Although it’s never easy, there are times when terminating a patient from a medical practice is absolutely necessary.
Research shows that today’s average medical practice overhead is actually between 60% and 70%.
Overhead is calculated as costs as a percentage of revenue. Basically, this means any and all revenues that don’t go into your pocket.
Healthcare professionals regularly find themselves struggling to find the best ways to help patients, working in a world where masks continue to be a controversial topic and health is a valued commodity. Society has discovered, thanks in part to the coronavirus pandemic, that a work-life balance is a higher priority than it had been given of late and has begun taking steps to change lives for the better.
Healthcare employment is projected to increase 13% by 2031, and the U.S. Bureau of Labor projects that means 2 million new jobs in a decade. With more employees to think about, Healthcare HR has some ongoing concerns to address.
Much like any business, running a medical practice is a lot of work. To reasonably handle everything it takes to run a clinic successfully, day in and day out, there must be a high level of optimization and efficiency.
This goes beyond inventory management and scheduling. This means prioritizing patient experience and making sure each staff member is prepared to facilitate success each day.
In previous blog posts, we’ve spent some time talking about the steps that go into starting your own medical practice.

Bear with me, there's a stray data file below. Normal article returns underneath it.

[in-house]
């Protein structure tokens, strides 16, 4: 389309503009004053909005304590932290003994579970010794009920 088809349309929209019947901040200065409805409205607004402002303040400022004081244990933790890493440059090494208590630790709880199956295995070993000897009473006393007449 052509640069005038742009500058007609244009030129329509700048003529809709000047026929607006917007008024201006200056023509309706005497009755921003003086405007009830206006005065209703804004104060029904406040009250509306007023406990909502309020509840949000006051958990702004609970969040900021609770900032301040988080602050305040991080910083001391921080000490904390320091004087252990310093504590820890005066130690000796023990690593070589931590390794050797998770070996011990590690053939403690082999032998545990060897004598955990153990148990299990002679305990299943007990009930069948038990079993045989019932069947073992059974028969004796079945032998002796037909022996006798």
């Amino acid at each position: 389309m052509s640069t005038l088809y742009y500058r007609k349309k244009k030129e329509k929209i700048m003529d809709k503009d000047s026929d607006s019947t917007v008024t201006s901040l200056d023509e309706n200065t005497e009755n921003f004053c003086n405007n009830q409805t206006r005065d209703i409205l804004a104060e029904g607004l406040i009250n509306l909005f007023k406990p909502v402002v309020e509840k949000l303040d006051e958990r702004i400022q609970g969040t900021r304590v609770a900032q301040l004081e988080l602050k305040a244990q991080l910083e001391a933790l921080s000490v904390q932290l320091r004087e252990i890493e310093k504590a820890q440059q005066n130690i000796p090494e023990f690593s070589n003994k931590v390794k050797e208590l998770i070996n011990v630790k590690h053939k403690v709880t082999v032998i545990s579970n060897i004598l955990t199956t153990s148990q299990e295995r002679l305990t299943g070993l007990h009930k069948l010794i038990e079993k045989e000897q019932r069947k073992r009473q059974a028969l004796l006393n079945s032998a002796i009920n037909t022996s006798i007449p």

If you’re looking to start a medical practice in Texas, you may be wondering “How the heck do I do this on my own?” or “Where do I start?”
We provide this exact guidance for clients every day. Like any major project, the key is to divide and conquer.
Here’s our working checklist for starting a medical practice in Texas, in no particular order of importance.
Medical care is necessary to prevent diseases and improve quality of life. With many doctors offering a wide range of treatments, additional staffing is required to ensure smooth and timely interactions and services for every patient. In many cases, the role of a Medical Assistant extends beyond checking vitals and updating medical histories.
It is a well documented fact that Physician Burnout is continually creeping up as a silent antagonist in the healthcare industry.
Operating a private practice can put a lot of strain on the practicing physician, as the time with patients must be balanced with administrative tasks and staff management concerns. Physician practice management companies (PPMCs) provide non-clinical business administrative services to private practices.